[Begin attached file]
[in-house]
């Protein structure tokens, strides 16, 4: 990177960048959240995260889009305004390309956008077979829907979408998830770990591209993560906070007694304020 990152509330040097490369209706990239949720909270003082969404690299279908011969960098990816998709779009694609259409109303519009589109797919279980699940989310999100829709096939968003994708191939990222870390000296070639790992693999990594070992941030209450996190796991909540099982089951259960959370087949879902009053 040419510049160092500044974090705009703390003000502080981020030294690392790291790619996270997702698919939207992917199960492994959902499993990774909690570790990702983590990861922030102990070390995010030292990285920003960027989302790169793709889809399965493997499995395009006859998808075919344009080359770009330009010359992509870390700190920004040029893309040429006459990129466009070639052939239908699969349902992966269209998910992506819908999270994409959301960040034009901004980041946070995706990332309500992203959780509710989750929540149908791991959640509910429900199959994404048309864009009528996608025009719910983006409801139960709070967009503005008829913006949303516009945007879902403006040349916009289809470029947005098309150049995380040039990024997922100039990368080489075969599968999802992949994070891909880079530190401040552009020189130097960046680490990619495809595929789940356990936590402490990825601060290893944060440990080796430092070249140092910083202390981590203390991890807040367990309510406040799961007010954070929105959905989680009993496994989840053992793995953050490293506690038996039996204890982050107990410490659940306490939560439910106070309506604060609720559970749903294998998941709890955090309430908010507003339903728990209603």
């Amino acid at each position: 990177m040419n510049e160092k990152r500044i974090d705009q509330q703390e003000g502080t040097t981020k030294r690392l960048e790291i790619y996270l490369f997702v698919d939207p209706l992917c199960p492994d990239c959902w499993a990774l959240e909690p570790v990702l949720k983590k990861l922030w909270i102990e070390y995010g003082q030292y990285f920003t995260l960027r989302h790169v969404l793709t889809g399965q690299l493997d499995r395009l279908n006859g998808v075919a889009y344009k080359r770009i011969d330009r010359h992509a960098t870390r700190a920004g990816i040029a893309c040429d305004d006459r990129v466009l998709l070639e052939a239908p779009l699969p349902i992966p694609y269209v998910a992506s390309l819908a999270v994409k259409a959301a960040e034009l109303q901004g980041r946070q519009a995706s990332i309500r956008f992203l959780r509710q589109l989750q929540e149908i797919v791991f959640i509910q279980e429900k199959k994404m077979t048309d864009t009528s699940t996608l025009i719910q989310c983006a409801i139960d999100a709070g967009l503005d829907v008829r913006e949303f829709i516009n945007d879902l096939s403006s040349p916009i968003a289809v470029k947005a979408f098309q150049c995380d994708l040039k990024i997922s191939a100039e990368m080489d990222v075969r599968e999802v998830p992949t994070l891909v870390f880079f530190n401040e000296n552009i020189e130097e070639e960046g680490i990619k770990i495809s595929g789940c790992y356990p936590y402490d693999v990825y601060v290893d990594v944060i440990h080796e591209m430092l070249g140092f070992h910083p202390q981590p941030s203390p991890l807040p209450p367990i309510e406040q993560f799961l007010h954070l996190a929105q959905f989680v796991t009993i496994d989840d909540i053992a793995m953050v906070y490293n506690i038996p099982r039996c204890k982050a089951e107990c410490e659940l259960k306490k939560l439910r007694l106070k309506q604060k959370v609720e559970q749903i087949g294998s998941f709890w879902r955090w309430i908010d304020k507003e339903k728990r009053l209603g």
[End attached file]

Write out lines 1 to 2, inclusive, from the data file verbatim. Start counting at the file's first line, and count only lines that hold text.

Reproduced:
[in-house]
């Protein structure tokens, strides 16, 4: 990177960048959240995260889009305004390309956008077979829907979408998830770990591209993560906070007694304020 990152509330040097490369209706990239949720909270003082969404690299279908011969960098990816998709779009694609259409109303519009589109797919279980699940989310999100829709096939968003994708191939990222870390000296070639790992693999990594070992941030209450996190796991909540099982089951259960959370087949879902009053 040419510049160092500044974090705009703390003000502080981020030294690392790291790619996270997702698919939207992917199960492994959902499993990774909690570790990702983590990861922030102990070390995010030292990285920003960027989302790169793709889809399965493997499995395009006859998808075919344009080359770009330009010359992509870390700190920004040029893309040429006459990129466009070639052939239908699969349902992966269209998910992506819908999270994409959301960040034009901004980041946070995706990332309500992203959780509710989750929540149908791991959640509910429900199959994404048309864009009528996608025009719910983006409801139960709070967009503005008829913006949303516009945007879902403006040349916009289809470029947005098309150049995380040039990024997922100039990368080489075969599968999802992949994070891909880079530190401040552009020189130097960046680490990619495809595929789940356990936590402490990825601060290893944060440990080796430092070249140092910083202390981590203390991890807040367990309510406040799961007010954070929105959905989680009993496994989840053992793995953050490293506690038996039996204890982050107990410490659940306490939560439910106070309506604060609720559970749903294998998941709890955090309430908010507003339903728990209603």